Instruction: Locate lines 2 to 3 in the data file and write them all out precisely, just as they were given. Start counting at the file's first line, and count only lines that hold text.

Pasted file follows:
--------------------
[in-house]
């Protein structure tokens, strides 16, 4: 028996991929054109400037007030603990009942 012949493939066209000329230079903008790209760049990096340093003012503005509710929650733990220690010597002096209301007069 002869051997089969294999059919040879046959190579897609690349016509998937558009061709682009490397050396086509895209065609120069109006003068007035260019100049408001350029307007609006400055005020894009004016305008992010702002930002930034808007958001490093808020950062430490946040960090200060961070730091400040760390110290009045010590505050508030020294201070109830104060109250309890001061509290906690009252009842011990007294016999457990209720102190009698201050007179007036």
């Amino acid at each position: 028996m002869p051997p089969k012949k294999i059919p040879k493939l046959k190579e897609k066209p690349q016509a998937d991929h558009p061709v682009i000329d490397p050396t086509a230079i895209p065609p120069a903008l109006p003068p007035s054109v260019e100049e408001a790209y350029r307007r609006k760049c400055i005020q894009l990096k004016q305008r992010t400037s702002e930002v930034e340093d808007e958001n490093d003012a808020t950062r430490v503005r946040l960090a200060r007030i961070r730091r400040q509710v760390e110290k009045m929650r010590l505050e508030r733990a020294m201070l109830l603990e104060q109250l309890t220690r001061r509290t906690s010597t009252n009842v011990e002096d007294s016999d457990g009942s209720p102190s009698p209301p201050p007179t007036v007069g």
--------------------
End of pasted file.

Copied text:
């Protein structure tokens, strides 16, 4: 028996991929054109400037007030603990009942 012949493939066209000329230079903008790209760049990096340093003012503005509710929650733990220690010597002096209301007069 002869051997089969294999059919040879046959190579897609690349016509998937558009061709682009490397050396086509895209065609120069109006003068007035260019100049408001350029307007609006400055005020894009004016305008992010702002930002930034808007958001490093808020950062430490946040960090200060961070730091400040760390110290009045010590505050508030020294201070109830104060109250309890001061509290906690009252009842011990007294016999457990209720102190009698201050007179007036």
């Amino acid at each position: 028996m002869p051997p089969k012949k294999i059919p040879k493939l046959k190579e897609k066209p690349q016509a998937d991929h558009p061709v682009i000329d490397p050396t086509a230079i895209p065609p120069a903008l109006p003068p007035s054109v260019e100049e408001a790209y350029r307007r609006k760049c400055i005020q894009l990096k004016q305008r992010t400037s702002e930002v930034e340093d808007e958001n490093d003012a808020t950062r430490v503005r946040l960090a200060r007030i961070r730091r400040q509710v760390e110290k009045m929650r010590l505050e508030r733990a020294m201070l109830l603990e104060q109250l309890t220690r001061r509290t906690s010597t009252n009842v011990e002096d007294s016999d457990g009942s209720p102190s009698p209301p201050p007179t007036v007069g």